Research Article: Cytoskeleton structure and total methylation of mouse cardiac and lung tissue during space flight

Date Published: May 16, 2018

Publisher: Public Library of Science

Author(s): Irina V. Ogneva, Sergey S. Loktev, Vladimir N. Sychev, Mohammad R. K. Mofrad.

http://doi.org/10.1371/journal.pone.0192643

Abstract

The purpose of this work was to evaluate the protein and mRNA expression levels of multiple cytoskeletal proteins in the cardiac and lung tissue of mice that were euthanized onboard the United States Orbital Segment of the International Space Station 37 days after the start of the SpaceX-4 mission (September 2014, USA). The results showed no changes in the cytoskeletal protein content in the cardiac and lung tissue of the mice, but there were significant changes in the mRNA expression levels of the associated genes, which may be due to an increase in total genome methylation. The mRNA expression levels of DNA methylases, the cytosine demethylases Tet1 and Tet3, histone acetylase and histone deacetylase did not change, and the mRNA expression level of cytosine demethylase Tet2 was significantly decreased.

Partial Text

Under microgravity conditions, there are different negative changes in the skeletal, muscle and cardiovascular systems. Animal experiments have facilitated the investigation of the structural changes in the myocardium and skeletal muscles that arise during space flights.

The influence of the changes in external mechanical conditions, particularly gravity changes, on the cells of organisms that have evolved in Earth’s gravity conditions is still poorly understood. The main difficulty is the extrapolation of ground experimental data to the prediction of results under weightlessness conditions. Previous experiments conducted under space flight conditions were limited by the fact that the biomaterial of the flight animals could only be fixed after landing, usually occurring a few hours after the landing [1–7, 13]. Therefore, this experiment is the first in the history of human space exploration with the unique opportunity to fix mouse biomaterial under space flight conditions. Comparing these results with the results obtained after the BION-M Biosatellite No. 1 flight of the same length, a number of deductions can be made regarding the structural changes in the cells as a result of the early period of readaptation to Earth’s gravity.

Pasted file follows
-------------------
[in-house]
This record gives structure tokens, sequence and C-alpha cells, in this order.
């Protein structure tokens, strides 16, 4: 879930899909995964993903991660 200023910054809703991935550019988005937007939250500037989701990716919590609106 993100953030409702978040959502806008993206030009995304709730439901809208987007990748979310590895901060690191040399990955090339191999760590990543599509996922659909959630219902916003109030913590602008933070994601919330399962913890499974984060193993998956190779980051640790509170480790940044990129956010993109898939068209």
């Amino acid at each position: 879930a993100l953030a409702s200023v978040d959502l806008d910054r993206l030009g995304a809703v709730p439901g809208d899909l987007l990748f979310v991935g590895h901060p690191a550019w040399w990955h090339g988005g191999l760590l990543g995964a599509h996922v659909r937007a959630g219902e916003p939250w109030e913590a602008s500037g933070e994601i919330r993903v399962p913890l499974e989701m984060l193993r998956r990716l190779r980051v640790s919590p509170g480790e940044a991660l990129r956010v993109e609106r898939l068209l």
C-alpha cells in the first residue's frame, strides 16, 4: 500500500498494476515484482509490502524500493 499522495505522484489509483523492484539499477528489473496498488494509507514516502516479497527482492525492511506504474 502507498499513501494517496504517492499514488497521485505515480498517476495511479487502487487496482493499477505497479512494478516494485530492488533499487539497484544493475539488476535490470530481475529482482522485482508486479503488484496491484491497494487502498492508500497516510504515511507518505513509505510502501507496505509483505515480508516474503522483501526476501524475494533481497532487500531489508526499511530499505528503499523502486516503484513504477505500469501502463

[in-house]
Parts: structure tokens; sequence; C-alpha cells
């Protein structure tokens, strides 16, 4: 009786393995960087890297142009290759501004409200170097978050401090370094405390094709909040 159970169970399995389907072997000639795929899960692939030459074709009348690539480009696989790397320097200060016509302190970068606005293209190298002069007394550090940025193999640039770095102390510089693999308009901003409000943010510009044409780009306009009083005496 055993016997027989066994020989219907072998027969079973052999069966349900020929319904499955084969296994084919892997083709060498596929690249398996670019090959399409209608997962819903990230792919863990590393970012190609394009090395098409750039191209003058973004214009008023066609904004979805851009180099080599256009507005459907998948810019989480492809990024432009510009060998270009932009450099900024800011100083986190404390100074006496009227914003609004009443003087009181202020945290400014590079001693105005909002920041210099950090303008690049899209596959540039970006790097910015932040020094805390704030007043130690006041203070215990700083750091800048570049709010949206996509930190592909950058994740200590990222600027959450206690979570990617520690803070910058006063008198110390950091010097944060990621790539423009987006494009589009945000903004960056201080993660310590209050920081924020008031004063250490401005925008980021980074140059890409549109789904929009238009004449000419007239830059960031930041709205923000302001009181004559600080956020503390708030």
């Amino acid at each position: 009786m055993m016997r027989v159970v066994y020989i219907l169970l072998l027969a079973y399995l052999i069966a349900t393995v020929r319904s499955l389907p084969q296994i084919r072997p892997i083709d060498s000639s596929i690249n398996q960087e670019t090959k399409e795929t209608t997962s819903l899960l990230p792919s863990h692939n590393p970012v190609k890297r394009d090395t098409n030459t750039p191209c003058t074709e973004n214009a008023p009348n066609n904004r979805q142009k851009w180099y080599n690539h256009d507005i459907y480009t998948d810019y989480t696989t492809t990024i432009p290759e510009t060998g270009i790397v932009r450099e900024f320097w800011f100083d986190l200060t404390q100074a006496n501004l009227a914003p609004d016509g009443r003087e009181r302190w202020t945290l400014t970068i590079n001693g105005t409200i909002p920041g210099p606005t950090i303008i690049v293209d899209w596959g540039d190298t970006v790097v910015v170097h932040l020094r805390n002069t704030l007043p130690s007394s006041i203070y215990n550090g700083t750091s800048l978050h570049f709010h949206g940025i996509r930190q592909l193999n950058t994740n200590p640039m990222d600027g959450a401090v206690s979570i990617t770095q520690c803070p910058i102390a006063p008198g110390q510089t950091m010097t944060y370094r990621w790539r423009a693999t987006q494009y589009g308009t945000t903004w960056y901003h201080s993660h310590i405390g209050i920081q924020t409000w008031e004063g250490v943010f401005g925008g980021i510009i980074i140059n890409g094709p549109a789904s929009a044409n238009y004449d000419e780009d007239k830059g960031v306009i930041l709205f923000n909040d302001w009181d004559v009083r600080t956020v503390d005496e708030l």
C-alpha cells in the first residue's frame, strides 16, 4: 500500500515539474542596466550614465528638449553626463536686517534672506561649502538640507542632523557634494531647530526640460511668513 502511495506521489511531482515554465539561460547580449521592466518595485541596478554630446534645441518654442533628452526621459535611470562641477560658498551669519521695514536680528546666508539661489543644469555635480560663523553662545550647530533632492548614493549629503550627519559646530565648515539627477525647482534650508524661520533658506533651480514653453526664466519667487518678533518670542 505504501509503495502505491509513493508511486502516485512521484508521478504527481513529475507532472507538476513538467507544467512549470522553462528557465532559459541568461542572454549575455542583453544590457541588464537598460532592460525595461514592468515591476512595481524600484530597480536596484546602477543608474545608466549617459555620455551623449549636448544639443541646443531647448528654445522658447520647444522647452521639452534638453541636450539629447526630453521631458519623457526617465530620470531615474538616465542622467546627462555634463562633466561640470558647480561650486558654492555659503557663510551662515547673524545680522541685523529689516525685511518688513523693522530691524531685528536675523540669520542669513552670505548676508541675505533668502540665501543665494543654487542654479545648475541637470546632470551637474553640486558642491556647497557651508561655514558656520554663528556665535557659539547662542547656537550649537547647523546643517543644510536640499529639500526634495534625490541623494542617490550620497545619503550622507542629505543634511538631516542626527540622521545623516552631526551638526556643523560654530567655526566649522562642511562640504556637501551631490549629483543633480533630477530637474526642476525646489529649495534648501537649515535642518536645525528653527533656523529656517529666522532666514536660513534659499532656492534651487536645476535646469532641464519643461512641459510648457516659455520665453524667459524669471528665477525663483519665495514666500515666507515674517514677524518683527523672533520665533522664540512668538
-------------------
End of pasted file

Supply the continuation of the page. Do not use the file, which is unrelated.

Our study, in which murine biomaterial was fixed for the first time under space flight conditions (after 37 days of weightlessness), showed no changes in the cytoskeletal protein contents in the cardiac and lung tissue of mice. At the same time, there were significant changes in the mRNA content, which, on the one hand, indicates changes in translation efficiency and/or proteolysis levels that act to maintain normal levels of proteins and on the other hand, indicates the alteration of the expression levels of genes encoding cytoskeletal proteins, perhaps as a result of the total genome methylation increase. The mRNA contents of the DNA methylases, the cytosine demethylases Tet1 and Tet3, histone acetylase and histone deacetylase were unchanged, and the mRNA content of the cytosine demethylase Tet2 was significantly decreased, which could cause changes in the total methylation level.

 

Source:

http://doi.org/10.1371/journal.pone.0192643

 

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